- Historic Sites
La Salle And The Discovery Of The Great West
April 1957 | Volume 8, Issue 3
He had reached his goal; but for him there was neither rest nor peace. Man and Nature seemed in arms against him. His agents had plundered him; his creditors had seized his property; and several of his canoes, richly laden, had been lost in the rapids of the St. Lawrence. He hastened to Montreal, where his sudden advent caused great astonishment; and where, despite his crippled resources and damaged credit, he succeeded, within a week, in gaining the supplies which he required, and the needful succors for the forlorn band on the Illinois. He had returned to Fort Frontenac, and was on the point of embarking for their relief, when a blow fell upon him more disheartening than any that had preceded. On the twenty-second of July, two voyageurs, Messier and Laurent, came to him with a letter from Tonty, who wrote that soon after La Salle’s departure nearly all the men had deserted, after destroying Fort Crèvecœur, plundering the magazine and throwing into the river all the arms, goods, and stores which they could not carry off.
And now La Salle’s work must be begun afresh. He had staked all, and all had seemingly been lost. In stern, relentless effort, he had touched the limits of human endurance; and the harvest of his toil was disappointment, disaster, and impending ruin. The shattered fabric of his enterprise was prostrate in the dust. His friends desponded; his foes were blatant and exultant. Did he bend before the storm? No human eye could pierce the depths of his reserved and haughty nature; but the surface was calm, and no sign betrayed a shaken resolve or an altered purpose.
His best hope was in Tonty. Could that brave and true-hearted officer, and the three or four faithful men who had remained with him, make good their foothold on the Illinois, and save from destruction the vessel on the stocks, and the forge and tools so laboriously carried thither, then a basis was left on which the ruined enterprise might be built up once more. On the tenth of August, he embarked again for the Illinois. With him went his lieutenant, La Forest, who held of him in fief an island, then called Belle Isle, opposite Fort Frontenac. A surgeon, ship-carpenters, joiners, masons, soldiers, voyageurs, and laborers completed his company, twenty-five men in all, with every thing needful for the outfit of the vessel.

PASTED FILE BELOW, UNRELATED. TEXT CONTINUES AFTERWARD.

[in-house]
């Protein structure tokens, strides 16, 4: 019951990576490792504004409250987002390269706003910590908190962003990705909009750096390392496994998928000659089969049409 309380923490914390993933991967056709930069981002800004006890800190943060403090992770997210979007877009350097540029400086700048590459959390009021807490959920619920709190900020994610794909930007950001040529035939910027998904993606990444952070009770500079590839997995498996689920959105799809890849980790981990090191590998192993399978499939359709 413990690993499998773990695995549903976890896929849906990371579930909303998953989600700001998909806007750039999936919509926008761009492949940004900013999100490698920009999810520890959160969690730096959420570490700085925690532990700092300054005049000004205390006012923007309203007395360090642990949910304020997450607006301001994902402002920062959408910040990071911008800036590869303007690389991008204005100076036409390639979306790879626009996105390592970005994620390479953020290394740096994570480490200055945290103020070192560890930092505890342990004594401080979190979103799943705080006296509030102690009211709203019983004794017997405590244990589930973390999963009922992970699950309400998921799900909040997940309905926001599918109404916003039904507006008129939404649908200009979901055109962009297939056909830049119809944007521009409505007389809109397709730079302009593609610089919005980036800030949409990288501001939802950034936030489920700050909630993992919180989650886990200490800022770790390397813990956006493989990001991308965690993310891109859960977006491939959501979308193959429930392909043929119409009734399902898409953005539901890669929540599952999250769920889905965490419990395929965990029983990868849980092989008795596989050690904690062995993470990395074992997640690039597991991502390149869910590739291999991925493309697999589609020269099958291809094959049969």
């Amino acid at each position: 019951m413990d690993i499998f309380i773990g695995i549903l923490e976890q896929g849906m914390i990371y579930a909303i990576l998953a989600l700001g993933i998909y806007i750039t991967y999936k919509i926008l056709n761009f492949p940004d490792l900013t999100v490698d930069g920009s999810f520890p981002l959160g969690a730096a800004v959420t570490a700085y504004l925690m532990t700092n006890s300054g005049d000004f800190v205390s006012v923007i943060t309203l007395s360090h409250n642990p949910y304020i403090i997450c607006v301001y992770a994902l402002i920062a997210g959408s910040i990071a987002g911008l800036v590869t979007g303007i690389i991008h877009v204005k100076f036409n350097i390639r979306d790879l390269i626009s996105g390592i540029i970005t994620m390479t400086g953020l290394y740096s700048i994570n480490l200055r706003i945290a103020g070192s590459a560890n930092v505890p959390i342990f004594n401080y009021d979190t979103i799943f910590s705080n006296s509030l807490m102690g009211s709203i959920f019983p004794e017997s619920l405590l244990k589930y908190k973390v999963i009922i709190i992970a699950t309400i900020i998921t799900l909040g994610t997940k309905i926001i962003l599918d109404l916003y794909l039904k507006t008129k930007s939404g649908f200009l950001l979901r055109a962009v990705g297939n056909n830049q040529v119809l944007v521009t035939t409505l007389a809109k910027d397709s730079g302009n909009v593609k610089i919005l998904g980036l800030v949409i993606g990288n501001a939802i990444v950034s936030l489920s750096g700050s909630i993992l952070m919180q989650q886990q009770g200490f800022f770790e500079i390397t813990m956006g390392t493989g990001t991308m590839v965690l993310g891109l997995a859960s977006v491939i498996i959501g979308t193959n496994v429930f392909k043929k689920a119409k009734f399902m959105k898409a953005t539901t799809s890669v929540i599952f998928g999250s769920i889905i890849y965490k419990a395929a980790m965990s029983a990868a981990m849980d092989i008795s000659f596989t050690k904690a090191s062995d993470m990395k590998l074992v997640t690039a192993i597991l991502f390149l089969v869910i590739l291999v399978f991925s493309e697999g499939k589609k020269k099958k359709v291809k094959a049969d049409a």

His route, though difficult, was not so long as that which he had followed the year before…. He ascended the St. Joseph, crossed the portage to the Kankakee, and followed its course downward till it joined the northern branch of the Illinois. He had heard nothing of Tonty on the way, and neither here nor elsewhere could he discover the smallest sign of the passage of white men.
They … soon approached the great town of the Illinois. No hunters were seen; no saluting whoop greeted their ears. Now the meadow opened before them where the great town had stood. They gazed, astonished and confounded: all was desolation. The town had vanished, and the meadow was black with fire. They plied their paddles, hastened to the spot, landed; and, as they looked around their cheeks grew white, and the blood was frozen in their veins.
Before them lay a plain once swarming with wild human life, and covered with Indian dwellings; now a waste of devastation and death, strewn with heaps of ashes, and bristling with charred poles and stakes which had formed the framework of the lodges. At the points of most of them were stuck human skulls, half picked by birds of prey. Near at hand was the burial ground of the village. The travellers sickened with horror as they entered its revolting precincts. Every grave had been rifled, and the bodies flung down from the scaffolds where, after the Illinois custom, many of them had been placed. The field was strewn with broken bones and torn and mangled corpses. A hyena warfare had been waged against the dead. La Salle knew the handiwork of the Iroquois.
As La Salle surveyed this scene of havoc, one thought engrossed him: where were Tonty and his men? He searched the Iroquois fort: there were abundant traces of its savage occupants, and among them, a few fragments of French clothing. He examined the skulls; but the hair, portions of which clung to nearly all of them, was in every case that of an Indian.
“I supposed that, on hearing of the approach of the Iroquois, the old men and other non-combatants had fled [says La Salle], and that the young warriors had remained behind to cover their flight, and afterwards followed, taking the French with them; while the Iroquois, finding nobody to kill, had vented their fury on the corpses in the graveyard.”
Several leagues below the village, they found, on their right hand, close to the river, a sort of island, made inaccessible by the marshes and water which surrounded it. Here the flying Illinois had sought refuge with their women and children, and the place was full of their deserted huts. On the left bank, exactly opposite, was an abandoned camp of the Iroquois. On the level meadow stood a hundred and thirteen huts, and on the forest trees which covered the hills behind were carved the totems or insignia, of the chiefs, together with marks to show the number of followers which each had led to the war. La Salle counted five hundred and eighty-two warriors. He found marks, too, for the Illinois killed or captured, but none to indicate that any of the Frenchmen had shared their fate.